week-long seminars are being held at the campus, the food staff feeds
26 people, three meals a day.
Coastal Beverage Co., which was scheduled was supposed to make its
first delivery during the detour today, plans to come once a month. The
company’s plans were detoured this morning when the delivery
truck showed up at the Swan Quarter ferry docks. The truck was too tall
to load the M/V Governor Hyde ferry.
“We could have loaded it on there, but once they were on
Ocracoke, they would not have been able to get back off because of the
steeper incline at that dock,” said Mitchell Newman, Swan Quarter
ferry office. “They could have taken the 9:30 ferry, the M/V
Silver Lake, over but that would mean having to spend the night in
order to get back on that same ferry tomorrow. The other option would
have been to go down to Cedar Island.”
Nash Finch, another food delivery truck, was re-routed to Cedar Island.
“The plan is to take that truck back to the Elizabeth City
warehouse, unload onto a side-delivery truck, which is a little
shorter, and then try again tomorrow,” said Steve Banks,
representative for Coastal Beverage. “Our customers include
Jason’s, the Variety Store, the Gas Station, and Zillie’s.
If that once-a-month schedule doesn’t work, we are willing to
Vendors and delivery trucks have been encouraged to use the Swan
Quarter ferry route during the bridge replacement project. In order to
come and go on the same day, they have to be on the 7 a.m. ferry in
order to take the 12:30 or 4 p.m. ferries back. "The two larger ferries
will be switched to the Swan Quarter route to accommodate the vendors
and delivery trucks," reported Jack Cahoon, director of the Ferry
Division. "That should be implemented today or tomorrow." The
Ocracoke Gas Station, the island’s only gas station, seems to be
have met some of the delivery trucks on the north end, but most have
made their way here,” said Shelly Oden, manager of the Ocracoke
Gas Station. “Some of the representatives have even used their
personal vehicles to get stuff to us.”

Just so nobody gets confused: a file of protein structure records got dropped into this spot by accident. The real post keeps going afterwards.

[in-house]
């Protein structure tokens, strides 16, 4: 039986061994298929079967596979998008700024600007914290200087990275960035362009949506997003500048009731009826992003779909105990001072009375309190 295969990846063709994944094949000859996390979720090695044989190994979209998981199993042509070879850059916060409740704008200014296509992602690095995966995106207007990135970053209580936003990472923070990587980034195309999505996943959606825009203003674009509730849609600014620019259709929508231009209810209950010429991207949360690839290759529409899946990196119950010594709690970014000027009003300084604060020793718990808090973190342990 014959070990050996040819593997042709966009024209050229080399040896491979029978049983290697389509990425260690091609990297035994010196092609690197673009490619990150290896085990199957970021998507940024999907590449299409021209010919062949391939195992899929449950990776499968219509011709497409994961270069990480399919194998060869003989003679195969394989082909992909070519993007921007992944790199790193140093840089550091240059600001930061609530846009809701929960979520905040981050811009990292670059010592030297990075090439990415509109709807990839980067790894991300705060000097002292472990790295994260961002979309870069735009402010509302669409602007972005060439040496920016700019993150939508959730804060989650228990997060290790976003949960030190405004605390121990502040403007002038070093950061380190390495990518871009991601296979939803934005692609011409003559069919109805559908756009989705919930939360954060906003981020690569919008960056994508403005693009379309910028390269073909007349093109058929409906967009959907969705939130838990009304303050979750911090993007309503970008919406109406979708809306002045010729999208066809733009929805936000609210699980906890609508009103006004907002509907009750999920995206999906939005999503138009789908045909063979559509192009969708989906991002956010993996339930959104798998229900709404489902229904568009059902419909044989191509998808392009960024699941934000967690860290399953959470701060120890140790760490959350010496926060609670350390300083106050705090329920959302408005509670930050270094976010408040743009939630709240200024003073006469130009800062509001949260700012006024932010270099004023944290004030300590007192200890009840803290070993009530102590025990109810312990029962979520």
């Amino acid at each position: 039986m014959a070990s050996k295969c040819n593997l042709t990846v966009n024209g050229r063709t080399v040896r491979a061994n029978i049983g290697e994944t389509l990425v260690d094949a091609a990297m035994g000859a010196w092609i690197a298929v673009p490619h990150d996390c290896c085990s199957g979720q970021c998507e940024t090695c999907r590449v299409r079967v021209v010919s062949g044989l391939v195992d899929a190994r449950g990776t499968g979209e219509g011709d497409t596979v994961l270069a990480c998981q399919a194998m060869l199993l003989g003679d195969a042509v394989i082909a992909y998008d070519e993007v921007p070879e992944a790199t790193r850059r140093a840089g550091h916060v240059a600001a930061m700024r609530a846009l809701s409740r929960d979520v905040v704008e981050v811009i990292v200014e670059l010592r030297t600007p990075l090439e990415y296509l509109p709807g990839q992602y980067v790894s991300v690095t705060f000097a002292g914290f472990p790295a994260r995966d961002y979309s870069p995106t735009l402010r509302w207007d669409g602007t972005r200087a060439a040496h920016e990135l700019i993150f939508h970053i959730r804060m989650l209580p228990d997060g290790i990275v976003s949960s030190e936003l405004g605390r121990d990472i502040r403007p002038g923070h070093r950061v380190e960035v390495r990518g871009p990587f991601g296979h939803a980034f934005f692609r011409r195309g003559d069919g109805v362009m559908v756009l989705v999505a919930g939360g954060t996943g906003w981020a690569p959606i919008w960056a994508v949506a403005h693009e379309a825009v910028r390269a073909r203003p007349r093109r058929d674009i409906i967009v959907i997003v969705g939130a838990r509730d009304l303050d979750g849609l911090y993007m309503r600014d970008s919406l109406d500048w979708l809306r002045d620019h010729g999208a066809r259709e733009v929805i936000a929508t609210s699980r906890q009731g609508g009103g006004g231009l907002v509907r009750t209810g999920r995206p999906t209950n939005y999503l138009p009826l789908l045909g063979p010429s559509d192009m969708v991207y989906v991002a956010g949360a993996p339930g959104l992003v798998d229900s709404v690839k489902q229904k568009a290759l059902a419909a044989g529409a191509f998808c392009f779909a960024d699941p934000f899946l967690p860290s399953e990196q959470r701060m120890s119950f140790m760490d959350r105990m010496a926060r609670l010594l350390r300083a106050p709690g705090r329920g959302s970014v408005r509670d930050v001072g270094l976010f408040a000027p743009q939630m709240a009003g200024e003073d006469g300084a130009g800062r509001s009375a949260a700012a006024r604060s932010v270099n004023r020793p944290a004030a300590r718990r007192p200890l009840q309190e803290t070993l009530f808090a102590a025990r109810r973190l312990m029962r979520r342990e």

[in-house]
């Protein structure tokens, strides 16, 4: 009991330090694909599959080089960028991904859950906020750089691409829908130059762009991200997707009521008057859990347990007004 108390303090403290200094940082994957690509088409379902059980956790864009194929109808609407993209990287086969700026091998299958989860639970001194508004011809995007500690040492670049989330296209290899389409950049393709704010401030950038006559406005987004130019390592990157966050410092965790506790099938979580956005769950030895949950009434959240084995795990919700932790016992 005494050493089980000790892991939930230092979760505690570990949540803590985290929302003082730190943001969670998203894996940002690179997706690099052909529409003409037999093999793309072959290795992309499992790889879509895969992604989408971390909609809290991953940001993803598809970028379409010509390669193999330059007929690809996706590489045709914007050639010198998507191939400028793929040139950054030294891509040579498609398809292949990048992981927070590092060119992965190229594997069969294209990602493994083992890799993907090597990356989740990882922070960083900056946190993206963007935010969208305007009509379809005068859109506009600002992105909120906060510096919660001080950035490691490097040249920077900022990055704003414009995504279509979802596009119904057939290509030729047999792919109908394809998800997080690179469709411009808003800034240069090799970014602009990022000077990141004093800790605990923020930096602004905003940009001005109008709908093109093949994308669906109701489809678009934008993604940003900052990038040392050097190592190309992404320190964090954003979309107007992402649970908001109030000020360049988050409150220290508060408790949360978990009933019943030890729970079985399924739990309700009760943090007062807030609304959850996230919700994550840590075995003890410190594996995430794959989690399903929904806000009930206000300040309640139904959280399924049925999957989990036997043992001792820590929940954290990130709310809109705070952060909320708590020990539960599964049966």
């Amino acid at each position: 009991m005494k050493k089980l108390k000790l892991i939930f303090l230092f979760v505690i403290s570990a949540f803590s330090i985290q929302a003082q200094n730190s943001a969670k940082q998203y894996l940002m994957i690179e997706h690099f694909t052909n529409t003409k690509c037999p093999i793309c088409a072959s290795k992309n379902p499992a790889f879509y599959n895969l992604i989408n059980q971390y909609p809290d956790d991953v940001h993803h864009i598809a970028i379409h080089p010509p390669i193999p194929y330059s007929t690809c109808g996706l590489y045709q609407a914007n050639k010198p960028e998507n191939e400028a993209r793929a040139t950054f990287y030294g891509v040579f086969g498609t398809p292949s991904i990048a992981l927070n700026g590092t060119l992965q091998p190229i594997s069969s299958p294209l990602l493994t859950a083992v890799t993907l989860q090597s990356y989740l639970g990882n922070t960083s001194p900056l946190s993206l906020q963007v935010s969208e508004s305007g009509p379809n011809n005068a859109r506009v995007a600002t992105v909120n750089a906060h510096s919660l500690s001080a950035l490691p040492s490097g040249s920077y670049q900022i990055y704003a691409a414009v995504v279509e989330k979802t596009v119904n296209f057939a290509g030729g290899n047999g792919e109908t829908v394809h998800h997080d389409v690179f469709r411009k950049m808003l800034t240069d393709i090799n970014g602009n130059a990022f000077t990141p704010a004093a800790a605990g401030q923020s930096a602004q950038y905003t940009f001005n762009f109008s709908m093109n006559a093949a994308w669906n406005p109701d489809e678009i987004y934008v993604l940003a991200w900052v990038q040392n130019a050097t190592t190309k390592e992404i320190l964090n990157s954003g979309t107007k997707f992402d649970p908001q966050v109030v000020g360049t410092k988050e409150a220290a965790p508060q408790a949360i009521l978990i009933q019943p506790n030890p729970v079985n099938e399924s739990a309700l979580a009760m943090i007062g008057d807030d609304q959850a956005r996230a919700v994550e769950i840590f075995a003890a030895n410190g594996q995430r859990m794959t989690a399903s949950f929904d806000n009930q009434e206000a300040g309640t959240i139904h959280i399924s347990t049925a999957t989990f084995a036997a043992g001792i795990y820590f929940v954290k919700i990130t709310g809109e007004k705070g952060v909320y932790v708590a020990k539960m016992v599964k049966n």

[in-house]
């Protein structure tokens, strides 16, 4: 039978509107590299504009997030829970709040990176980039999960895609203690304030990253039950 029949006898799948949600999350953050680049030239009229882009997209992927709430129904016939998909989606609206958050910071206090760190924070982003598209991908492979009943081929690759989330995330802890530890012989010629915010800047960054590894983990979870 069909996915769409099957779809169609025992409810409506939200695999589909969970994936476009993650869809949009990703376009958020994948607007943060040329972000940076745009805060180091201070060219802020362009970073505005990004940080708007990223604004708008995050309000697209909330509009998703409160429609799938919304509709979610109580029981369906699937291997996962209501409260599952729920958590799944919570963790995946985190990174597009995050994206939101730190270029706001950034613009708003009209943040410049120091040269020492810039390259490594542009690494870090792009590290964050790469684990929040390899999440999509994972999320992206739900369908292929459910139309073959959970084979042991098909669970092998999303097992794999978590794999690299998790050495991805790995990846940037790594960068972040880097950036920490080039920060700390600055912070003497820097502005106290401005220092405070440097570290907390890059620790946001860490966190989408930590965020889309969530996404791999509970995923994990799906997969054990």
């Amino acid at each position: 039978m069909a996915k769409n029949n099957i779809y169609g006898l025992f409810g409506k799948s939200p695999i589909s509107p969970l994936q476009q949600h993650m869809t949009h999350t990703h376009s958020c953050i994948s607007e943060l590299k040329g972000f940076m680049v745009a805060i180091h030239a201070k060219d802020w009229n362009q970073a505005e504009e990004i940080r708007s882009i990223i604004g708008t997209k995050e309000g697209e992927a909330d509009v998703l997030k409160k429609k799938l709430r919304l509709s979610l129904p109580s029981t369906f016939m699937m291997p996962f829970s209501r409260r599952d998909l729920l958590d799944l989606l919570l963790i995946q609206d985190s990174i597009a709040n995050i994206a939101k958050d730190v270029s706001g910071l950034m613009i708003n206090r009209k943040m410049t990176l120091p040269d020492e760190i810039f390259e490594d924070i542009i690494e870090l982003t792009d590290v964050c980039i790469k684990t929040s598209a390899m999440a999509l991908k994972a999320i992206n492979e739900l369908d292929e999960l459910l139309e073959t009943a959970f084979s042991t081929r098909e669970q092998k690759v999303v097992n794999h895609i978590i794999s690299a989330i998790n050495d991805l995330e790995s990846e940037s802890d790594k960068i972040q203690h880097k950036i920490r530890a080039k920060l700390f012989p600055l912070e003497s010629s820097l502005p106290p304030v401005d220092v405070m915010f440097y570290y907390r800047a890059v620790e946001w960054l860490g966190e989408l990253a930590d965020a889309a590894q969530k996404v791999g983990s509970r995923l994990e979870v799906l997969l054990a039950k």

Oden faxes readings for the gas pumps into Cary Oil and Kenan Transport
each week. She notes that a lot of people have been filling up, but
doesn’t see a problem with gas deliveries
to the island when they will be needed. The gasoline truck requires
arrangements for a special ferry from Swan Quarter.
The North Carolina Department of Transportation has its own diesel and
gasoline supplemental tank in its work staging area for its equipment.
And local fishermen are able to utilize an account system with the
Anchorage Marina for their marine fuel.
Construction on Ocracoke doesn’t stop for wind and weather and hasn’t been halted by the detour.
Dare Building Supply makes daily deliveries to the island and made a
special purchase to ensure delivery to the island contractors.
“We bought a four-wheel-drive Army surplus truck to help with our
deliveries this winter,” said Wayne Midgette, proprietor of Dare
Building Supply. “We can’t carry as much as the regular
10-wheelers, but we’re monitoring our loads by the pound and
haven’t had trouble yet. We have ordered different tires to see
if that also helps with the beach driving. And the contractors have
worked together on their end as well.”
Kellogg Supply Company makes the trip once or twice a week, depending
on the orders. They are using a four-wheel-drive truck with a flatbed
to deliver supplies.
The basics are covered, and it is an unusual 70 degrees during the
first week of January. With the exception of the first two days of
winter weather, the contractor and crews have been able to work hard
and almost complete the demolition of Bridge #49, the northernmost
bridge. A detailed construction progress report, along with photos and
important contact information, is available at www.ocracokebridges.com.
(Jamie Tunnell is the editor of The Ocracoke Observer and a contributor to The Island Free Press.)